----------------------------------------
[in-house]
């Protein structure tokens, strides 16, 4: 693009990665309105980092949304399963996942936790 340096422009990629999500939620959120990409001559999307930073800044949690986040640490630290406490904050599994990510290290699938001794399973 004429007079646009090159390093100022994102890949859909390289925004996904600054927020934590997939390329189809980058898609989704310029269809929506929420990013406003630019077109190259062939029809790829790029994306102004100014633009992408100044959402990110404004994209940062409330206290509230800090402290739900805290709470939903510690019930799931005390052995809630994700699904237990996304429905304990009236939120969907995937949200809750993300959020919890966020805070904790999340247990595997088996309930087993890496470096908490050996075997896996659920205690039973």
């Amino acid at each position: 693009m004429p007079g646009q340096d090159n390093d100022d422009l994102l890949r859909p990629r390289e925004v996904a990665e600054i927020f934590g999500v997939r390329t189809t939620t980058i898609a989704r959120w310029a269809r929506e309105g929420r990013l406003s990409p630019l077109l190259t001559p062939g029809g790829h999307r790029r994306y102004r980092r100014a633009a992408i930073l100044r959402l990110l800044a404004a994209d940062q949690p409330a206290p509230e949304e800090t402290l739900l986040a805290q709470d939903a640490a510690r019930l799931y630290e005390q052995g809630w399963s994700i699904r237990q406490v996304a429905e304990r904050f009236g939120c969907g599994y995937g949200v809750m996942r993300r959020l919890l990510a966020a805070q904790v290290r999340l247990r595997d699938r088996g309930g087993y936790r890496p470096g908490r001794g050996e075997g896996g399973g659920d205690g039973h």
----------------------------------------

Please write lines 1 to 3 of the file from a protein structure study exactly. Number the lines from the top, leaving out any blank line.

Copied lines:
[in-house]
């Protein structure tokens, strides 16, 4: 693009990665309105980092949304399963996942936790 340096422009990629999500939620959120990409001559999307930073800044949690986040640490630290406490904050599994990510290290699938001794399973 004429007079646009090159390093100022994102890949859909390289925004996904600054927020934590997939390329189809980058898609989704310029269809929506929420990013406003630019077109190259062939029809790829790029994306102004100014633009992408100044959402990110404004994209940062409330206290509230800090402290739900805290709470939903510690019930799931005390052995809630994700699904237990996304429905304990009236939120969907995937949200809750993300959020919890966020805070904790999340247990595997088996309930087993890496470096908490050996075997896996659920205690039973």
């Amino acid at each position: 693009m004429p007079g646009q340096d090159n390093d100022d422009l994102l890949r859909p990629r390289e925004v996904a990665e600054i927020f934590g999500v997939r390329t189809t939620t980058i898609a989704r959120w310029a269809r929506e309105g929420r990013l406003s990409p630019l077109l190259t001559p062939g029809g790829h999307r790029r994306y102004r980092r100014a633009a992408i930073l100044r959402l990110l800044a404004a994209d940062q949690p409330a206290p509230e949304e800090t402290l739900l986040a805290q709470d939903a640490a510690r019930l799931y630290e005390q052995g809630w399963s994700i699904r237990q406490v996304a429905e304990r904050f009236g939120c969907g599994y995937g949200v809750m996942r993300r959020l919890l990510a966020a805070q904790v290290r999340l247990r595997d699938r088996g309930g087993y936790r890496p470096g908490r001794g050996e075997g896996g399973g659920d205690g039973h």